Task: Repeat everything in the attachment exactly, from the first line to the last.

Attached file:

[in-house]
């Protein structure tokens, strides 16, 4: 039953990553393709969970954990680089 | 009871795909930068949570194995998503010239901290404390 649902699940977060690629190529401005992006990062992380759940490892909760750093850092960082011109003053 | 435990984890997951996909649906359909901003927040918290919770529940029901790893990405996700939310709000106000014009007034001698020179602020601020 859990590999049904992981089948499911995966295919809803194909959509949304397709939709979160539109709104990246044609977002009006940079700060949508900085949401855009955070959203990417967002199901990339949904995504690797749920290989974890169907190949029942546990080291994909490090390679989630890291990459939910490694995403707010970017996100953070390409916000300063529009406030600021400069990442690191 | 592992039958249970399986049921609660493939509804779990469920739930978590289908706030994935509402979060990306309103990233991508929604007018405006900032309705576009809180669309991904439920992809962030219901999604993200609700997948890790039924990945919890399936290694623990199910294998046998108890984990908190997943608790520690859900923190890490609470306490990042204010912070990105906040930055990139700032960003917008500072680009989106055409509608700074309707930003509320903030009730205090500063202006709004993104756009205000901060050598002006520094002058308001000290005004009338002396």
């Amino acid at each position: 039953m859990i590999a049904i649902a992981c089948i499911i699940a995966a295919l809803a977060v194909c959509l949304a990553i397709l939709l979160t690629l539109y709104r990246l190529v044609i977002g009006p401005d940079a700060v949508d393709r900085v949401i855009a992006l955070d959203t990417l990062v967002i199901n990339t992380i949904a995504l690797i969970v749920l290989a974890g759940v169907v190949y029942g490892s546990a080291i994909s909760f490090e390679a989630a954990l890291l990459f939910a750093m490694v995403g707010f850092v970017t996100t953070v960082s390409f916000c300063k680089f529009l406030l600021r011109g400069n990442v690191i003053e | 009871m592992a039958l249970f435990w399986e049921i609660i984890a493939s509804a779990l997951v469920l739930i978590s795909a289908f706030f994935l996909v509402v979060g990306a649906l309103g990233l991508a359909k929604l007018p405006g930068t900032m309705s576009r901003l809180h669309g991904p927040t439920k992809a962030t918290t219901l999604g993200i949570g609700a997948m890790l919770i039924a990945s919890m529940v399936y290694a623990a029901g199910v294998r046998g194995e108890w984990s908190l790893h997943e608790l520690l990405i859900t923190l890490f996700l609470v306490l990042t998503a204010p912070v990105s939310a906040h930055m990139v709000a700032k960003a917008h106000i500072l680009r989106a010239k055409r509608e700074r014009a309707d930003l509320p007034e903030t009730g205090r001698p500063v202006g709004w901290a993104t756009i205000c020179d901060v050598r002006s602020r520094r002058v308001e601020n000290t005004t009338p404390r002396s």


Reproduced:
[in-house]
């Protein structure tokens, strides 16, 4: 039953990553393709969970954990680089 | 009871795909930068949570194995998503010239901290404390 649902699940977060690629190529401005992006990062992380759940490892909760750093850092960082011109003053 | 435990984890997951996909649906359909901003927040918290919770529940029901790893990405996700939310709000106000014009007034001698020179602020601020 859990590999049904992981089948499911995966295919809803194909959509949304397709939709979160539109709104990246044609977002009006940079700060949508900085949401855009955070959203990417967002199901990339949904995504690797749920290989974890169907190949029942546990080291994909490090390679989630890291990459939910490694995403707010970017996100953070390409916000300063529009406030600021400069990442690191 | 592992039958249970399986049921609660493939509804779990469920739930978590289908706030994935509402979060990306309103990233991508929604007018405006900032309705576009809180669309991904439920992809962030219901999604993200609700997948890790039924990945919890399936290694623990199910294998046998108890984990908190997943608790520690859900923190890490609470306490990042204010912070990105906040930055990139700032960003917008500072680009989106055409509608700074309707930003509320903030009730205090500063202006709004993104756009205000901060050598002006520094002058308001000290005004009338002396």
């Amino acid at each position: 039953m859990i590999a049904i649902a992981c089948i499911i699940a995966a295919l809803a977060v194909c959509l949304a990553i397709l939709l979160t690629l539109y709104r990246l190529v044609i977002g009006p401005d940079a700060v949508d393709r900085v949401i855009a992006l955070d959203t990417l990062v967002i199901n990339t992380i949904a995504l690797i969970v749920l290989a974890g759940v169907v190949y029942g490892s546990a080291i994909s909760f490090e390679a989630a954990l890291l990459f939910a750093m490694v995403g707010f850092v970017t996100t953070v960082s390409f916000c300063k680089f529009l406030l600021r011109g400069n990442v690191i003053e | 009871m592992a039958l249970f435990w399986e049921i609660i984890a493939s509804a779990l997951v469920l739930i978590s795909a289908f706030f994935l996909v509402v979060g990306a649906l309103g990233l991508a359909k929604l007018p405006g930068t900032m309705s576009r901003l809180h669309g991904p927040t439920k992809a962030t918290t219901l999604g993200i949570g609700a997948m890790l919770i039924a990945s919890m529940v399936y290694a623990a029901g199910v294998r046998g194995e108890w984990s908190l790893h997943e608790l520690l990405i859900t923190l890490f996700l609470v306490l990042t998503a204010p912070v990105s939310a906040h930055m990139v709000a700032k960003a917008h106000i500072l680009r989106a010239k055409r509608e700074r014009a309707d930003l509320p007034e903030t009730g205090r001698p500063v202006g709004w901290a993104t756009i205000c020179d901060v050598r002006s602020r520094r002058v308001e601020n000290t005004t009338p404390r002396s």